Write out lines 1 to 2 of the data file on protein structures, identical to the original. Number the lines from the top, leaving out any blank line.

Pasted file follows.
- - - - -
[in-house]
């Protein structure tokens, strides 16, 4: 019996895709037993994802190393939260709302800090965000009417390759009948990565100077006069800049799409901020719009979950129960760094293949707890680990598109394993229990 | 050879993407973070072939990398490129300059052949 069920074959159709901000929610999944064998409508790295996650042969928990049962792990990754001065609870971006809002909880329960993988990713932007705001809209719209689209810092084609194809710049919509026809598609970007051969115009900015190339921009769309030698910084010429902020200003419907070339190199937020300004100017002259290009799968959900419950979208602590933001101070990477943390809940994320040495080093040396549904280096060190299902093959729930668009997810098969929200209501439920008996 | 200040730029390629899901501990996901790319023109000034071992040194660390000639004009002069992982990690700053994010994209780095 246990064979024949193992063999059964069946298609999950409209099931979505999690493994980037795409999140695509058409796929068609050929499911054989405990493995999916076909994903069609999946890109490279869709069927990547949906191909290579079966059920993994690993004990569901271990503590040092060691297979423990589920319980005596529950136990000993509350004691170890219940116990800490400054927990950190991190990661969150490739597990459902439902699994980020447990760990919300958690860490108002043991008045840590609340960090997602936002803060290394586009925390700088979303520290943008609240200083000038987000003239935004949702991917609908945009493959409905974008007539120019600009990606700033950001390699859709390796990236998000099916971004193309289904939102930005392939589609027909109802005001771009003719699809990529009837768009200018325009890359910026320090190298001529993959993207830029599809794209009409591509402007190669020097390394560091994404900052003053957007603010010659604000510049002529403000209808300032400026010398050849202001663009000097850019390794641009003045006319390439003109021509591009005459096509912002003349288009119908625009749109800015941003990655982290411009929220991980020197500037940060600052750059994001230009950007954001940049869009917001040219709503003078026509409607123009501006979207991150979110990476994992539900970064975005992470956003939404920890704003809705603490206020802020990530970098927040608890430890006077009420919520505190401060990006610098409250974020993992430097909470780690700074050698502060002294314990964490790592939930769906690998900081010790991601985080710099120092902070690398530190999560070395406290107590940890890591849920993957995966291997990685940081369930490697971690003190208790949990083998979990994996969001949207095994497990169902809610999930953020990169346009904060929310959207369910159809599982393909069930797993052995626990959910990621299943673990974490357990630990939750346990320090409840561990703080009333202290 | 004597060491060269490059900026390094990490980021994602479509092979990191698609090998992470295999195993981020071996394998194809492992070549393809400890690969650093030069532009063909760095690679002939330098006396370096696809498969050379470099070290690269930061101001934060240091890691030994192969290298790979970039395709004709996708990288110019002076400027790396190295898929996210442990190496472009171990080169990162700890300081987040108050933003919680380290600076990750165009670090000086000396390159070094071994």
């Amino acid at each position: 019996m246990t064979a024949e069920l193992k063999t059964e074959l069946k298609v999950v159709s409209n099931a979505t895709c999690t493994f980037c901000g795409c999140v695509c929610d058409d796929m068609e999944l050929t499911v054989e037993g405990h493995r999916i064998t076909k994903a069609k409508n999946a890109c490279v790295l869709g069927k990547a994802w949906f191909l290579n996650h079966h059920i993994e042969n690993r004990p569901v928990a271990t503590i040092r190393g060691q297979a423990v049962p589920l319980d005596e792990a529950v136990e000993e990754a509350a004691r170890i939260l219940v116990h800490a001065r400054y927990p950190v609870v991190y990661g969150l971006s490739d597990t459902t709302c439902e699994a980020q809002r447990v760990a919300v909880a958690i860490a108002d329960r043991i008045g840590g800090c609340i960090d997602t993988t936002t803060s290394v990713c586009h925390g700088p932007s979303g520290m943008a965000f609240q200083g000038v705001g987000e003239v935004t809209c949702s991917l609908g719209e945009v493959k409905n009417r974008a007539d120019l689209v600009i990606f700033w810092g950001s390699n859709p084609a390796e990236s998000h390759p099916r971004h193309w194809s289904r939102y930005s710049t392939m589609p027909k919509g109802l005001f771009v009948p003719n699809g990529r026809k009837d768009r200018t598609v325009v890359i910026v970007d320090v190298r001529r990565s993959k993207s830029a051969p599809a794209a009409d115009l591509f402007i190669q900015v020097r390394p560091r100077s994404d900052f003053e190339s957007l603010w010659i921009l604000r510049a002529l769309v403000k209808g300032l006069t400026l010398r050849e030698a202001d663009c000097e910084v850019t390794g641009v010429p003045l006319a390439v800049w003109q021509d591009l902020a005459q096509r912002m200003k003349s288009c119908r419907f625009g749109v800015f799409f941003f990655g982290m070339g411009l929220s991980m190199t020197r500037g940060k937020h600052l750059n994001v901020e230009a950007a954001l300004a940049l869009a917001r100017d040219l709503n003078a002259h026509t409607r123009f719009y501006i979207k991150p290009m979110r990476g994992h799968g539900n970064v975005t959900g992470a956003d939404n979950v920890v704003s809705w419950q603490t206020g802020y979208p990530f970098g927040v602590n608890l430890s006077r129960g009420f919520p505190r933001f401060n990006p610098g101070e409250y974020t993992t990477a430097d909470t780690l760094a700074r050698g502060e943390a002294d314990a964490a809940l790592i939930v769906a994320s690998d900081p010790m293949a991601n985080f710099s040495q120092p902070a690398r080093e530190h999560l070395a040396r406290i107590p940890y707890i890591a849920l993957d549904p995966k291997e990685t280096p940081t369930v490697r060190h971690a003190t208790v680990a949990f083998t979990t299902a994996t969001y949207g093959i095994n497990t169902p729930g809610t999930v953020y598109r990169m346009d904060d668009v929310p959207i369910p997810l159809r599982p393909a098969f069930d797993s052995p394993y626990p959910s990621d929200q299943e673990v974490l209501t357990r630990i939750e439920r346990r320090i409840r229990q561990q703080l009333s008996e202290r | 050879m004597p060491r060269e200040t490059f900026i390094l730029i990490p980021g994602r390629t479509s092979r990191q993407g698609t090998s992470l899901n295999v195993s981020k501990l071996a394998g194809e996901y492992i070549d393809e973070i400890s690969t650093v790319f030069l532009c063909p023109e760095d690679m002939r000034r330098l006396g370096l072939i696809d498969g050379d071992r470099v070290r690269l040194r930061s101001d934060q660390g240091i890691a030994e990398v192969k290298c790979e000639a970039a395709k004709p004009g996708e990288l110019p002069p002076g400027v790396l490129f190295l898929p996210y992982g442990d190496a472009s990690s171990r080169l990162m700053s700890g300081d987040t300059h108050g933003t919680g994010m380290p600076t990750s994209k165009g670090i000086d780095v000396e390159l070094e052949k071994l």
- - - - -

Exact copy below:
[in-house]
């Protein structure tokens, strides 16, 4: 019996895709037993994802190393939260709302800090965000009417390759009948990565100077006069800049799409901020719009979950129960760094293949707890680990598109394993229990 | 050879993407973070072939990398490129300059052949 069920074959159709901000929610999944064998409508790295996650042969928990049962792990990754001065609870971006809002909880329960993988990713932007705001809209719209689209810092084609194809710049919509026809598609970007051969115009900015190339921009769309030698910084010429902020200003419907070339190199937020300004100017002259290009799968959900419950979208602590933001101070990477943390809940994320040495080093040396549904280096060190299902093959729930668009997810098969929200209501439920008996 | 200040730029390629899901501990996901790319023109000034071992040194660390000639004009002069992982990690700053994010994209780095 246990064979024949193992063999059964069946298609999950409209099931979505999690493994980037795409999140695509058409796929068609050929499911054989405990493995999916076909994903069609999946890109490279869709069927990547949906191909290579079966059920993994690993004990569901271990503590040092060691297979423990589920319980005596529950136990000993509350004691170890219940116990800490400054927990950190991190990661969150490739597990459902439902699994980020447990760990919300958690860490108002043991008045840590609340960090997602936002803060290394586009925390700088979303520290943008609240200083000038987000003239935004949702991917609908945009493959409905974008007539120019600009990606700033950001390699859709390796990236998000099916971004193309289904939102930005392939589609027909109802005001771009003719699809990529009837768009200018325009890359910026320090190298001529993959993207830029599809794209009409591509402007190669020097390394560091994404900052003053957007603010010659604000510049002529403000209808300032400026010398050849202001663009000097850019390794641009003045006319390439003109021509591009005459096509912002003349288009119908625009749109800015941003990655982290411009929220991980020197500037940060600052750059994001230009950007954001940049869009917001040219709503003078026509409607123009501006979207991150979110990476994992539900970064975005992470956003939404920890704003809705603490206020802020990530970098927040608890430890006077009420919520505190401060990006610098409250974020993992430097909470780690700074050698502060002294314990964490790592939930769906690998900081010790991601985080710099120092902070690398530190999560070395406290107590940890890591849920993957995966291997990685940081369930490697971690003190208790949990083998979990994996969001949207095994497990169902809610999930953020990169346009904060929310959207369910159809599982393909069930797993052995626990959910990621299943673990974490357990630990939750346990320090409840561990703080009333202290 | 004597060491060269490059900026390094990490980021994602479509092979990191698609090998992470295999195993981020071996394998194809492992070549393809400890690969650093030069532009063909760095690679002939330098006396370096696809498969050379470099070290690269930061101001934060240091890691030994192969290298790979970039395709004709996708990288110019002076400027790396190295898929996210442990190496472009171990080169990162700890300081987040108050933003919680380290600076990750165009670090000086000396390159070094071994």